Now, a farmer’s assets are not primarily in cash, but in the land.  Therefore, to give his son half of the estate would have meant selling off a fair amount of land.  But this father does just that, or as the text says, “He divided his property between them.”  So either the father or the son sold the property, because by the next verse the son gathered up his wealth and took it to a distant country.  That is what you call instant gratification.  One half of this father’s entire lifetime investment is cashed in and given to this rude son, all at once, to do with as he pleased.

     A mature and wise son could have seen this as an opportunity.  Perhaps he did not want to be a farmer, but he could have used this wealth to buy a business that did suit him and at which he could work at to support him and his future family.  But this was not a wise son.  Rather, he was very foolish and so, says verse 13, “He squandered his wealth in wild living.”  What was built up over a lifetime, was lost very quickly.  Then, as for Pamela and her husband, the economy changed.  Verse 14: “After he had spent everything, there was a severe famine in that whole country, and he began to be in need.”  

     Then he, like Pamela, “came to his senses.”  He decided to repent of his wrongdoing and return home.  There, his father welcomed him with open arms.  (continued…)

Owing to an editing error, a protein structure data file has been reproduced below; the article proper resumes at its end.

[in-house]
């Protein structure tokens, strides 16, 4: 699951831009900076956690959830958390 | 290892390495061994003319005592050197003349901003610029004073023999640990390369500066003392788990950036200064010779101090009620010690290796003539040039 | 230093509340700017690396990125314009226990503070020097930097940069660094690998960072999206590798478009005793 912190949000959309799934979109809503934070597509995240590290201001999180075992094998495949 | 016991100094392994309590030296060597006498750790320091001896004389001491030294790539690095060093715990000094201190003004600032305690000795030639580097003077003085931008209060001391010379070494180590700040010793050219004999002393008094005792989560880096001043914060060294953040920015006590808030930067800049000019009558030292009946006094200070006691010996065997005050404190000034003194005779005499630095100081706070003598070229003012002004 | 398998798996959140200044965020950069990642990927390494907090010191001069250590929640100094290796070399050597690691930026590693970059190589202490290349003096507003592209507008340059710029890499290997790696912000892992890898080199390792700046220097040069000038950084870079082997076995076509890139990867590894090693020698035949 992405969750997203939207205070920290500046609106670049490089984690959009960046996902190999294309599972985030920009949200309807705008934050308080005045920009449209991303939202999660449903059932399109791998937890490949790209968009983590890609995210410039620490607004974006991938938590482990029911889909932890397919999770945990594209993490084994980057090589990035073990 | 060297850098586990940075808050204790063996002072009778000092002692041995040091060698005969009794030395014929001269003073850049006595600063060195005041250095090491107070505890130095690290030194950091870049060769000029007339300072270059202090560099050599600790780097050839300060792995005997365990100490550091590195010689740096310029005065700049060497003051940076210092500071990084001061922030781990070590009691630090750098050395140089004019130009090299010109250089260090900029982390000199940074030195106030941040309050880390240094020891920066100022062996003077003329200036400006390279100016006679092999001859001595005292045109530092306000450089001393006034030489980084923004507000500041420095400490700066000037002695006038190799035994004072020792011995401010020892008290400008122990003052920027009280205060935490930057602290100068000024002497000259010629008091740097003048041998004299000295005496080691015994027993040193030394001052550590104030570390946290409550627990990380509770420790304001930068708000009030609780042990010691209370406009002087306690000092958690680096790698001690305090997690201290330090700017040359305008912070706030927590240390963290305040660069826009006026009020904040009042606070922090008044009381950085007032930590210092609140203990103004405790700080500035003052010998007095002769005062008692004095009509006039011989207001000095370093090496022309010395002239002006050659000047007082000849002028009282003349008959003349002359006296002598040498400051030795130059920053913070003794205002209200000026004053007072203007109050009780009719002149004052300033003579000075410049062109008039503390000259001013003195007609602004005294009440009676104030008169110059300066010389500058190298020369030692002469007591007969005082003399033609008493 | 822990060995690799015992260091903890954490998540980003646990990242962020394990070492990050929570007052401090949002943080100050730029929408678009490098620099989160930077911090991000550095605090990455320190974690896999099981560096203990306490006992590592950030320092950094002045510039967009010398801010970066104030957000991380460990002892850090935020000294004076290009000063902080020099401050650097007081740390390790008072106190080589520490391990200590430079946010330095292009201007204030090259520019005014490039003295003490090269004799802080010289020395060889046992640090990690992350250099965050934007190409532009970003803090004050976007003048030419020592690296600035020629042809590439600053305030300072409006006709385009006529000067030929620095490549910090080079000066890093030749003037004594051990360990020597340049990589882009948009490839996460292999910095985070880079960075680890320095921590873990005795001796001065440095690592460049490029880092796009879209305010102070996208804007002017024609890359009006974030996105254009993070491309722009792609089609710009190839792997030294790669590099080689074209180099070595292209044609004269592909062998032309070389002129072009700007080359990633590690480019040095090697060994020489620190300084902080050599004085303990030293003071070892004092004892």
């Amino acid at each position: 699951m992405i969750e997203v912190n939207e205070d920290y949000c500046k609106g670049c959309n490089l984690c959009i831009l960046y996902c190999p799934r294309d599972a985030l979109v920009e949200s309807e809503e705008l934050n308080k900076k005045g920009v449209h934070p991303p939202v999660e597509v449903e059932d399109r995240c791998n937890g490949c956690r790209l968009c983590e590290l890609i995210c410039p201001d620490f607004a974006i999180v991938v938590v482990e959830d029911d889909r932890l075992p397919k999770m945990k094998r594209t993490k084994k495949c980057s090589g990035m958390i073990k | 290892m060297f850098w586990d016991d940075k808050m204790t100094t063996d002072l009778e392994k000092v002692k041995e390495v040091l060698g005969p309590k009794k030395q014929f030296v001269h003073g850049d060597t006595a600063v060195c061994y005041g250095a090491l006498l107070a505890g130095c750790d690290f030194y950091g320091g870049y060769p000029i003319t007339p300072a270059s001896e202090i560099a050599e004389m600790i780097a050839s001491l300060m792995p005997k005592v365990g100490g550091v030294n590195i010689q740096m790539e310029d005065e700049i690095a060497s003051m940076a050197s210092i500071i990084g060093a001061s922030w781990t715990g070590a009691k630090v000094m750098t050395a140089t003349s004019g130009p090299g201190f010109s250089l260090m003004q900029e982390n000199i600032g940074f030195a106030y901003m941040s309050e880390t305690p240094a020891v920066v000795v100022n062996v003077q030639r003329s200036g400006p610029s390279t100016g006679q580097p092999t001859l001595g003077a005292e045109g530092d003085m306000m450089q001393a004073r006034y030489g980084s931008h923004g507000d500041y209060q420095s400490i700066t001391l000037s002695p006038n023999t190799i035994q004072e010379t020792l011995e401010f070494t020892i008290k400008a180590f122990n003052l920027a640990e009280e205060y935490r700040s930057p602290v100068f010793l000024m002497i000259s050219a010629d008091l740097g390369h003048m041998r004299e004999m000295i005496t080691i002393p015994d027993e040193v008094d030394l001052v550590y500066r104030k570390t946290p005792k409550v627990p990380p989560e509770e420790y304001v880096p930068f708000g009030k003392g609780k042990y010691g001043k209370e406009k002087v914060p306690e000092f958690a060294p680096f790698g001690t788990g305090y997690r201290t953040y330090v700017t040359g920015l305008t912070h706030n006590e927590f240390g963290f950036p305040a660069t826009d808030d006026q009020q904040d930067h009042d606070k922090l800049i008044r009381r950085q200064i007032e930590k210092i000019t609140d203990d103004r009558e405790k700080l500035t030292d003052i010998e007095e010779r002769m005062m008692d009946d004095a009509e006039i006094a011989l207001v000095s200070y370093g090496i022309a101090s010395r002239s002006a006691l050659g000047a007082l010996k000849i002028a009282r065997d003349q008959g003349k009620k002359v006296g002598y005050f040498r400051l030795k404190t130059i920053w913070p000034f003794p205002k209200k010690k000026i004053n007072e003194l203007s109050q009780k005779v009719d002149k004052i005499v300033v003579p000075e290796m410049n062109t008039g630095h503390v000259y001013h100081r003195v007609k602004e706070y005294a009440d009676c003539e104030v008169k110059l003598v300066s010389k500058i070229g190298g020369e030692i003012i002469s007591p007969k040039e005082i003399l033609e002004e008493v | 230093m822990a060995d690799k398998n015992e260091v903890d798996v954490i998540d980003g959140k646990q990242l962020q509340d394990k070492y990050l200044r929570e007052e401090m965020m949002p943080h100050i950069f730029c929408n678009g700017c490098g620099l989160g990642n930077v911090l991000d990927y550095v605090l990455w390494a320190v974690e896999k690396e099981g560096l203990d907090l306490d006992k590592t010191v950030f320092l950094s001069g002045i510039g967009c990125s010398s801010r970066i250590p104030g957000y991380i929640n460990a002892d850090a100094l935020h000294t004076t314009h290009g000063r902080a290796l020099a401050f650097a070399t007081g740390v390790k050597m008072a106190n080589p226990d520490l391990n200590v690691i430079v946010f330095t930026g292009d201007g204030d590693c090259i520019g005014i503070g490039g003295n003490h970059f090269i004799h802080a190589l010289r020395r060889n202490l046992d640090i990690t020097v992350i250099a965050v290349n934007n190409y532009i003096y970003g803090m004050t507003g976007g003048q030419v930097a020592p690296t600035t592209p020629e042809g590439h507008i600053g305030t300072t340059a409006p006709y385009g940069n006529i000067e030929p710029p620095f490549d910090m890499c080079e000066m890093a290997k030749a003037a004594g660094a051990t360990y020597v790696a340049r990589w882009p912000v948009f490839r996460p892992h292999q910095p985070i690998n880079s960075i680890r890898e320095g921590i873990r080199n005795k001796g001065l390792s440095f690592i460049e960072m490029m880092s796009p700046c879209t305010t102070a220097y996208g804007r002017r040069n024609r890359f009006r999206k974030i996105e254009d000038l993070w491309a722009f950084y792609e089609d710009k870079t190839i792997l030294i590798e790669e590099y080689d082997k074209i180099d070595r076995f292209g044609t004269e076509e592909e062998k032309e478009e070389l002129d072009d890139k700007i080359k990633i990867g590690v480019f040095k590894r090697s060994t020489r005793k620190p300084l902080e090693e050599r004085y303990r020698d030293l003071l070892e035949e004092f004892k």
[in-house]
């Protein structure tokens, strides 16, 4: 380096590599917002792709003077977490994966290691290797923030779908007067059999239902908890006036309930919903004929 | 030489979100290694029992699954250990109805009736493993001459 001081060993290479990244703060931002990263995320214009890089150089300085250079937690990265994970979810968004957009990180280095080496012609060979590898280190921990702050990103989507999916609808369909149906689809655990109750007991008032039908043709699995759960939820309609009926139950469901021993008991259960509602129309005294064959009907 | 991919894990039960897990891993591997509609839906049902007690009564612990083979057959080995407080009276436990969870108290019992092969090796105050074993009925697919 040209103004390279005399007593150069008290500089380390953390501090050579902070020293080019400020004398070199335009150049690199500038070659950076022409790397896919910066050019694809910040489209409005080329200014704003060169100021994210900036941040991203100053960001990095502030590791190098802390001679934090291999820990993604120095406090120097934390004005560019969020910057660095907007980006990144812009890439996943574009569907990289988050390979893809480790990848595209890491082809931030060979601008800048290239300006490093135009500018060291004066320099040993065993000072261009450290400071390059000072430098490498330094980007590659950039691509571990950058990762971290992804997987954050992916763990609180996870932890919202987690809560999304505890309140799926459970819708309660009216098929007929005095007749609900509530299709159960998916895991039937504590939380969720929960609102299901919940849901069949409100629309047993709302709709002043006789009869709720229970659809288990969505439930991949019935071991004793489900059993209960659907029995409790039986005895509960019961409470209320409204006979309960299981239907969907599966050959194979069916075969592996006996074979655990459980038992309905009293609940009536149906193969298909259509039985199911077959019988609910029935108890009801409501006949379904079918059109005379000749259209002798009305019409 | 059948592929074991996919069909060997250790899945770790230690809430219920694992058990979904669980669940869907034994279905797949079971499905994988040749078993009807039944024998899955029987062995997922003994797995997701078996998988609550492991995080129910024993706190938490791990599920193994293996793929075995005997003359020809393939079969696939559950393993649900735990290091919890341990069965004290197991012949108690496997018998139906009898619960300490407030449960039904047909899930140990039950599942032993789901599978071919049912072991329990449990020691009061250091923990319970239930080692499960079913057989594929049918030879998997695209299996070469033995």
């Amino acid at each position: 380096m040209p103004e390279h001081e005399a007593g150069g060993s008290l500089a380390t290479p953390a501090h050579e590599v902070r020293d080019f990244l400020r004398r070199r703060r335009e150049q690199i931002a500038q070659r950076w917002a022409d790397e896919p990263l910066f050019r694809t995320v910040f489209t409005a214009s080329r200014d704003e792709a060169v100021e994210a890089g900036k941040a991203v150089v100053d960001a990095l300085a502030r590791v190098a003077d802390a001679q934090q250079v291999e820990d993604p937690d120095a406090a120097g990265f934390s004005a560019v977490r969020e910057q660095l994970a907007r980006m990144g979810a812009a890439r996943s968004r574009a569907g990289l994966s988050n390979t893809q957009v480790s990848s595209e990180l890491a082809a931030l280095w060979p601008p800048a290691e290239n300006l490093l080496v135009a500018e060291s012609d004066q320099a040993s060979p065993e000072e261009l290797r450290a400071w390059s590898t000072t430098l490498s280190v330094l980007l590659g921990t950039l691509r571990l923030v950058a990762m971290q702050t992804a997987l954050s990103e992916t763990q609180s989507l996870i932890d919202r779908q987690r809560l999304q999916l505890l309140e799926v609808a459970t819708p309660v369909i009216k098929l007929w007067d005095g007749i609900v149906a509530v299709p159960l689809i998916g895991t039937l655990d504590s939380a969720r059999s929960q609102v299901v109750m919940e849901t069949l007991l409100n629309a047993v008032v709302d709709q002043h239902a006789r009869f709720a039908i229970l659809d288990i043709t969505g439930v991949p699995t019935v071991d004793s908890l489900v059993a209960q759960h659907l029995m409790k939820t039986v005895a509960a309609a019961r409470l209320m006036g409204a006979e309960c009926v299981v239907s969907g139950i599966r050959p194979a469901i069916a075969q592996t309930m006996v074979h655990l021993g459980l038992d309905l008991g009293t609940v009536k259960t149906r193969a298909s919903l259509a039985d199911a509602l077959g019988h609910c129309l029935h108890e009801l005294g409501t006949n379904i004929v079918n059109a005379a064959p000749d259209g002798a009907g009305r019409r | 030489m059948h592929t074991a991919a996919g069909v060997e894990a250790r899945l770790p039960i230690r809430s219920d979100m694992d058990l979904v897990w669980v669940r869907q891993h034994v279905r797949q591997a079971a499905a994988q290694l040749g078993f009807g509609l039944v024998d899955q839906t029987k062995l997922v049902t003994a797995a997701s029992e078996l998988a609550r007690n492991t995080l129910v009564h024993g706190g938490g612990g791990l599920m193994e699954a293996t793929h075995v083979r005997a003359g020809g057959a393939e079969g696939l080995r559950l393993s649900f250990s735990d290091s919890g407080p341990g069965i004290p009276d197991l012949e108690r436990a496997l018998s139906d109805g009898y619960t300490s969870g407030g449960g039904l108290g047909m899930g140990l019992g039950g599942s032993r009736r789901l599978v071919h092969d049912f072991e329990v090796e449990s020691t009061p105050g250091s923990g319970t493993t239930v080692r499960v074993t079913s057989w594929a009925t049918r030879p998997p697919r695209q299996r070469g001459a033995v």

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Matthew 5:45b  —  …(Jesus said), “Your Father in heaven causes his sun to rise on the evil and the good, and sends rain on the righteous and the unrighteous.”

Luke 15:11-12  —   Jesus continued:  “There was a man who had two sons.  The younger one said to his father, ‘Father, give me my share of the estate.’  So he divided his property between them.”

Luke 15:21  —  (Jesus said), “The son said to him, ‘Father, I have sinned against heaven and against you. I am no longer worthy to be called your son.’”

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Father, I have sinned against heaven and against you.  I am no longer worthy to be called your child.  Forgive me, for I want to come home.

–Based on Luke 15:21